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James Maxwell



James Clerk Maxwell was a Scottish theoretical physicist and mathematician.


His most significant achievement was the development of the classical electromagnetic theory, synthesizing all previous unrelated observations, experiments and equations of electricity, magnetism and even optics into a consistent theory. His set of equations—Maxwell's equations—demonstrated that electricity, magnetism and even light are all manifestations of the same phenomenon: the electromagnetic field.


From that moment on, all other classical laws or equations of these disciplines became simplified cases of Maxwell's equations. Maxwell's work in electromagnetism has been called the second great unification in physics, after the first one carried out by Isaac Newton.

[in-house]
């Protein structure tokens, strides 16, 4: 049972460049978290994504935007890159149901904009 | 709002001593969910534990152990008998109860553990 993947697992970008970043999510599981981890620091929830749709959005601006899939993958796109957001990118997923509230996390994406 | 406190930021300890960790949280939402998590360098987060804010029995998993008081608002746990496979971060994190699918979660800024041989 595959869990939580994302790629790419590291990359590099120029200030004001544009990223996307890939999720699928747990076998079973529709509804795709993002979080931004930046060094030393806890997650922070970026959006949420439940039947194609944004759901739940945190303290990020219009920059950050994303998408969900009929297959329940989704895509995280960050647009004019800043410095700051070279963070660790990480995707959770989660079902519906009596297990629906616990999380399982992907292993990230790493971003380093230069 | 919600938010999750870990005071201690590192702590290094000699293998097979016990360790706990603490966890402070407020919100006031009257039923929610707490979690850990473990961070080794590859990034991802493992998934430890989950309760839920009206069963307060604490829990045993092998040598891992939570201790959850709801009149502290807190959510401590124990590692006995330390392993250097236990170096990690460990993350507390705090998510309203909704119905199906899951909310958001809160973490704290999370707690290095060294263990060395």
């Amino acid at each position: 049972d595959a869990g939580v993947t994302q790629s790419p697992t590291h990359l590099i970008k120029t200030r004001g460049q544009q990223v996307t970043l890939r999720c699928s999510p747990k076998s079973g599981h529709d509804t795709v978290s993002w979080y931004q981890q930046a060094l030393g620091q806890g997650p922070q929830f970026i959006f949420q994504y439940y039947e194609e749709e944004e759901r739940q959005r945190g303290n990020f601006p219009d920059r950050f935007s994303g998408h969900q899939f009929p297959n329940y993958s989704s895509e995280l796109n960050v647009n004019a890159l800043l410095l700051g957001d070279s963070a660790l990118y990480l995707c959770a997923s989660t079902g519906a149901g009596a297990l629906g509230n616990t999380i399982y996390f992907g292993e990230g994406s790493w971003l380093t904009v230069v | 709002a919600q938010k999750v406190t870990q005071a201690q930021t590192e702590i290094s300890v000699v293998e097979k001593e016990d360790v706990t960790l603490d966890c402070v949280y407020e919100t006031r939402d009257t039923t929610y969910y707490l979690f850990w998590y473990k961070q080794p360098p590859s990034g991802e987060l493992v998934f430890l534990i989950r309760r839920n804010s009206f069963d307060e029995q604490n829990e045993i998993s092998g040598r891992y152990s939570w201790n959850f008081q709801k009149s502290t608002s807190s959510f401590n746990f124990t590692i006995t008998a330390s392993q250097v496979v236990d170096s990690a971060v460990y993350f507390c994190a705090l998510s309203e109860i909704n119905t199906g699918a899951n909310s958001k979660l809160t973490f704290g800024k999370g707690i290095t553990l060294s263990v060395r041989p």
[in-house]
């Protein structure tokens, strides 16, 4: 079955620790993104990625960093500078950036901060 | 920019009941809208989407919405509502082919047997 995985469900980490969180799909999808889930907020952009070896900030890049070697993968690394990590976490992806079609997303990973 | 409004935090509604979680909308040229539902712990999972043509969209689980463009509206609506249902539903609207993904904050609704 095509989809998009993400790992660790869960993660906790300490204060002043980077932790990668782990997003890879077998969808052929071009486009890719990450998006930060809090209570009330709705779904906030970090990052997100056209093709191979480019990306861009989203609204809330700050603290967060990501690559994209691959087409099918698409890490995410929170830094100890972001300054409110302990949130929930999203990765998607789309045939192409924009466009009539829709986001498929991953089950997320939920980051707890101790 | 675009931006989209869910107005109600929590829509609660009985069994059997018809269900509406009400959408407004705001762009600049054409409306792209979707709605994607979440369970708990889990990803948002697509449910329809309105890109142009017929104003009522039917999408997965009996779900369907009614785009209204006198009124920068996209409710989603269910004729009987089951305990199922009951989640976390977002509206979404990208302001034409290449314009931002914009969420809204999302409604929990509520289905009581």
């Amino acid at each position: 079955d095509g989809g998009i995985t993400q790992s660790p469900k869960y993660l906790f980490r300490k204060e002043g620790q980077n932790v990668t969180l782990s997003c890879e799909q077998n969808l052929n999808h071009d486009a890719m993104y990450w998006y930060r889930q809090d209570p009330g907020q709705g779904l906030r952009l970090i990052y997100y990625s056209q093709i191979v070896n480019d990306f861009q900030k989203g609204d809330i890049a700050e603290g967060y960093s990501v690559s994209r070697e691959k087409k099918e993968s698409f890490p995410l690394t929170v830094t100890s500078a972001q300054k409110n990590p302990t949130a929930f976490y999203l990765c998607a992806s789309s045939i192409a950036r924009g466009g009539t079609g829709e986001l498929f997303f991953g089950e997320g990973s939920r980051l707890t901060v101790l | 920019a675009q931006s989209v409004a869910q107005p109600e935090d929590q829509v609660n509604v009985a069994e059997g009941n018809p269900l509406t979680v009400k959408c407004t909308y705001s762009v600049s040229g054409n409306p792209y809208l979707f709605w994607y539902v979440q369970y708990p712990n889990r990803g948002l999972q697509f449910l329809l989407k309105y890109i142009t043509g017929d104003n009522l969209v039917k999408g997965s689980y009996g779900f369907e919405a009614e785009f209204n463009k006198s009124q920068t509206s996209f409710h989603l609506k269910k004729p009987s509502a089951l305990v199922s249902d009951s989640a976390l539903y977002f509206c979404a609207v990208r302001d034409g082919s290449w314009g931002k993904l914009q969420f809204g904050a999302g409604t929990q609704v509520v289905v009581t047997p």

Maxwell demonstrated that electric and magnetic fields travel through space in the form of waves, and at the constant speed of light. In 1864 Maxwell wrote A Dynamical Theory of the Electromagnetic Field where he first proposed that light was in fact undulations in the same medium that is the cause of electric and magnetic phenomena.  

Einstein described Maxwell's work as the "most profound and the most fruitful that physics has experienced since the time of Newton."


His work in producing a unified model of electromagnetism is considered to be one of the greatest advances in physics. 


Speed of light can be derived from his equations and the speed does not depend on a reference frame